Here is a quick round-up of some of our top stories this week as well as a peek at what to expect next week.
In 1932, FBI agents uncovered a 'mammoth' moonshine operation in North Dakota, but who was the mastermind behind it all?
In 1932, North Dakota’s deputy Prohibition commissioner, John Hagen, knew something was cooking – literally – in a stretch of land between Bismarck and Fargo.
He told The Jamestown Sun, in a story published July 21, 1932, "We knew there was a still some place in this vicinity and have known it for some time. We traced a truckload of sugar from Valley City to Jamestown where it was lost and a truck load of pipe from Fargo to within three miles of Jamestown and it was lost."
LAKE KAMPESKA, S.D. — What good is a monster story if no one knows it?
Just ask the fluke-tailed, rumored sea creature of Lake Kampeska.
"A what?" asked Conda Williams. The longtime proprietor of The Prop, a tavern on the shores of the glacial lake just outside Watertown, talked to this pesky reporter as if he'd asked about vegan cheese curds. "There's no lake monster."
WORTHINGTON, Minn. — On June 26, 2011, Lucia Chilel Perez left Worthington with a family acquaintance to look for a job. Her kids haven't heard from her since.
A Guatemalan immigrant, Lucia had come to the United States to make a better life for herself and her three sons. Minnesota law prevented her from getting a driver's license, so she had to rely on others for transportation around the area. Family members connected Lucia with 33-year-old Bernardino Ramirez Perez, no relation, who agreed to give the soon-to-be 41-year-old Lucia, a ride to different businesses around northwest Iowa so she could find employment.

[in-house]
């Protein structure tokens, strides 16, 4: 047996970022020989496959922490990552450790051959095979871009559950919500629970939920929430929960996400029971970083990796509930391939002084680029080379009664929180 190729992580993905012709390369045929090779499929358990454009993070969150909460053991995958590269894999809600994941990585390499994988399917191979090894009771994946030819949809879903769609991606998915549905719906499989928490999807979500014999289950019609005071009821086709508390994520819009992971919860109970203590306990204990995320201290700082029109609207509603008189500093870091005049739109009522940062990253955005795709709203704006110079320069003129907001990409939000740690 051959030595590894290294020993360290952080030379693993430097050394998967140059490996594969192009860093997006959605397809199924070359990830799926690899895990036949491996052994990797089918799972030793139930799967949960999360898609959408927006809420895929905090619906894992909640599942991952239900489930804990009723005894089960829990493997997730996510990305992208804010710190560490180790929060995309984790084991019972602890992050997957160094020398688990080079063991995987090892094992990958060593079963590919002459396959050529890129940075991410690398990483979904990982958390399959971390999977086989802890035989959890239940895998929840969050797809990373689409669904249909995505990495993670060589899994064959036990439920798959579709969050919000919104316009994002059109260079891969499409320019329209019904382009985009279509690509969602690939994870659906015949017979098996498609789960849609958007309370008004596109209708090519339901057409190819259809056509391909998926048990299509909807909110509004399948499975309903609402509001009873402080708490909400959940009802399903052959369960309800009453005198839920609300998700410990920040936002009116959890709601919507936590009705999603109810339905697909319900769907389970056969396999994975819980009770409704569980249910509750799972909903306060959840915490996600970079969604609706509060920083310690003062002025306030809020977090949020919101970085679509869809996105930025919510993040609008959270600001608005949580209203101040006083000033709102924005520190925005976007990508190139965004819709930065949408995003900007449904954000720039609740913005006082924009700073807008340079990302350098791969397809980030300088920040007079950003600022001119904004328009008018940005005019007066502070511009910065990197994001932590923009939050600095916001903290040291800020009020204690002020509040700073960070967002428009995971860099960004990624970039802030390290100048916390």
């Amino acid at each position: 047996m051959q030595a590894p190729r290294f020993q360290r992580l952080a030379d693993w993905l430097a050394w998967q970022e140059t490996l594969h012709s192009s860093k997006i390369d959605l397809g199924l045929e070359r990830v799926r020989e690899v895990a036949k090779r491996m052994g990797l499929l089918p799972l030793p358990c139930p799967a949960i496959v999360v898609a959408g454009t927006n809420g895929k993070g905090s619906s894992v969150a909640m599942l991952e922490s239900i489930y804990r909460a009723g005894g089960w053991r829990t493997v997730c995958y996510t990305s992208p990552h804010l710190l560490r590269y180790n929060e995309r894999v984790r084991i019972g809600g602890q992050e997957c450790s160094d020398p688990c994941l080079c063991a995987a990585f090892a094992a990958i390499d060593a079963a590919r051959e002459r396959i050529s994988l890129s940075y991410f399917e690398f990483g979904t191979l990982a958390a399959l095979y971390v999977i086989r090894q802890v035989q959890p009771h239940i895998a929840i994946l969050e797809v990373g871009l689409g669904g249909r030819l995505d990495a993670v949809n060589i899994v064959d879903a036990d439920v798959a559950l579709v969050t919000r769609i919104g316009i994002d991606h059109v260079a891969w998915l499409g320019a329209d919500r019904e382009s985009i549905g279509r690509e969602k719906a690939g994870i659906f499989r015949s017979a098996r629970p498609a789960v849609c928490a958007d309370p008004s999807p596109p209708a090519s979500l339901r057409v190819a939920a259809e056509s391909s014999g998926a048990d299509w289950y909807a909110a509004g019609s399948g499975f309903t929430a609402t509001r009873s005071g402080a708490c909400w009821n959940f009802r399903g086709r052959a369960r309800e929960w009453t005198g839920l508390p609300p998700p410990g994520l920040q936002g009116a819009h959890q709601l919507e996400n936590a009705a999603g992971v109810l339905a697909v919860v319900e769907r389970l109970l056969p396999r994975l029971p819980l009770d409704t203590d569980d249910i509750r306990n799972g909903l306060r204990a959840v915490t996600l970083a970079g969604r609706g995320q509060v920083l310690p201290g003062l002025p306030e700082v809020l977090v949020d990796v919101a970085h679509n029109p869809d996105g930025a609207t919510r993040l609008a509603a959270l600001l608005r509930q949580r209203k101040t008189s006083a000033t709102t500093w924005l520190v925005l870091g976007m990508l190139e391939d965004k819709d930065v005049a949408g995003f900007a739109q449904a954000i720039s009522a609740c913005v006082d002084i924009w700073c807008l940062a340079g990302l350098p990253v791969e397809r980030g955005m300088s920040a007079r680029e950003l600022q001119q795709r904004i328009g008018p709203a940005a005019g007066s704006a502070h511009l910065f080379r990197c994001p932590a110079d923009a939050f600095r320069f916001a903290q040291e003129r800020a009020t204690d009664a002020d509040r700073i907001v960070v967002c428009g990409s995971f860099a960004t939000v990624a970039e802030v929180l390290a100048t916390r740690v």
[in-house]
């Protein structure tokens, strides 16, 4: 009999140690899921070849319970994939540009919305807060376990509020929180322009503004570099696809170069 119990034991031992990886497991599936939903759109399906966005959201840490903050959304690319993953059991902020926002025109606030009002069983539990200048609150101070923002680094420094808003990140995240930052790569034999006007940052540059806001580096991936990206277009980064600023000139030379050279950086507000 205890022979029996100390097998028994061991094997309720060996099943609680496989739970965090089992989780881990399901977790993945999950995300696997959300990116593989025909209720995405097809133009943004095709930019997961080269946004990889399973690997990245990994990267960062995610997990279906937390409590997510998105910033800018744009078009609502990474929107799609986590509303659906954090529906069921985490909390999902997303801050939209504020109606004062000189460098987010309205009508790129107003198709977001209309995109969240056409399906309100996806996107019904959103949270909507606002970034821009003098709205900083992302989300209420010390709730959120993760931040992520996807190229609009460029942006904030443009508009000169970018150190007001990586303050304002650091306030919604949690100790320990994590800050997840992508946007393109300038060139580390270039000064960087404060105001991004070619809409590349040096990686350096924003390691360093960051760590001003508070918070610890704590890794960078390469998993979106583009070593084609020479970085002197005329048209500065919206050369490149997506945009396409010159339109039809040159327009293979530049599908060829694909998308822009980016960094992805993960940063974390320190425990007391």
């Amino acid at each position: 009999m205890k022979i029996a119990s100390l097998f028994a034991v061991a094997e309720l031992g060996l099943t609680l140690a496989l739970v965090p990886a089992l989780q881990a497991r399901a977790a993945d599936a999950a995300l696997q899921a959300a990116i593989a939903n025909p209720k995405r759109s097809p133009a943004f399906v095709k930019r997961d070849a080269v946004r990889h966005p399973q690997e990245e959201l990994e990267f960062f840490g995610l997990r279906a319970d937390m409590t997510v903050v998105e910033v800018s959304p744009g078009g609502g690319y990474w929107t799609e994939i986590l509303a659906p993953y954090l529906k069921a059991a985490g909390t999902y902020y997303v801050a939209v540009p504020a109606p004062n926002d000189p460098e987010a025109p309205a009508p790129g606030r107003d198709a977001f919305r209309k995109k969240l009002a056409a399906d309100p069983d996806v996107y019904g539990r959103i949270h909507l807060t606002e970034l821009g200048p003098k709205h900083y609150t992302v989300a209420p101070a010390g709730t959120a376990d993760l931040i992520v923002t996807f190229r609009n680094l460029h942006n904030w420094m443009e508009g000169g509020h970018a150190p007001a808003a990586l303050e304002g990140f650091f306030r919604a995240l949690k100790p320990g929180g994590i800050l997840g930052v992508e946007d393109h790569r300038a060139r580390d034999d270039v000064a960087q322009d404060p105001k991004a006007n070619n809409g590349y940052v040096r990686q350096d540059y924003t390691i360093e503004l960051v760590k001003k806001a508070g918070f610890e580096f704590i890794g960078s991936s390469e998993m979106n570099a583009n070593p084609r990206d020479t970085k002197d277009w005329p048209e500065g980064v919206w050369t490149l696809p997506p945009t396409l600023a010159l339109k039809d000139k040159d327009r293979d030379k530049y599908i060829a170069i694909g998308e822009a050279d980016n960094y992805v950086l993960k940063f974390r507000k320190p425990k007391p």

The ethics of true crime content: Listen to Dakota Spotlight's interview with Eric Carter-Landin host of True Consequences podcast
Eric Carter-Landin has a pleasant voice. That comes in handy when he hosts True Consequences podcast from his home in New Mexico. But his voice is more than just pleasant. What seeps into his thoughtful and carefully chosen words is a strong sense of empathy. Eric Carter-Landin cares about victims.
One such victim was his baby brother Jacob, murdered before his first birthday. Jacob had been left alone with their mother's new boyfriend and within an hour required medical attention. He was airlifted to a hospital but Jacob did not survive. No arrests have ever been made.
Meet April Baumgarten. Baumgarten is a crime and courts reporter for The Forum of Fargo-Moorhead. She also has an interest in investigative and data reporting. Baumgarten has been a journalist for 10 years. She grew up on a ranch in western North Dakota. Her hobbies include Texas Hold 'Em and playing darts.
Q. Describe an average day in the life of a crime reporter?
A. Throughout the day, I check court records to see if there are criminal and civil complaints filed that we feel would be of public interest. I visit the local courthouses...
Coming next week
Monday: 12 years have passed since Peter Achermann went missing without a trace. Has there been any new leads?
Tuesday: A killer’s family wonders if he’s responsible for an unsolved murder.
Wednesday: Dakota Spotlight host James Wolner interviews Dan Box the host/producer Bowraville Podcast.
Thursday: A look back into the 1953 investigation into John’s Bar and Funhouse in Northeast Minneapolis. The bar became the center of the U.S. attorney for Minnesota's investigation into a prostitution and sex trafficking ring operating throughout the Upper Midwest.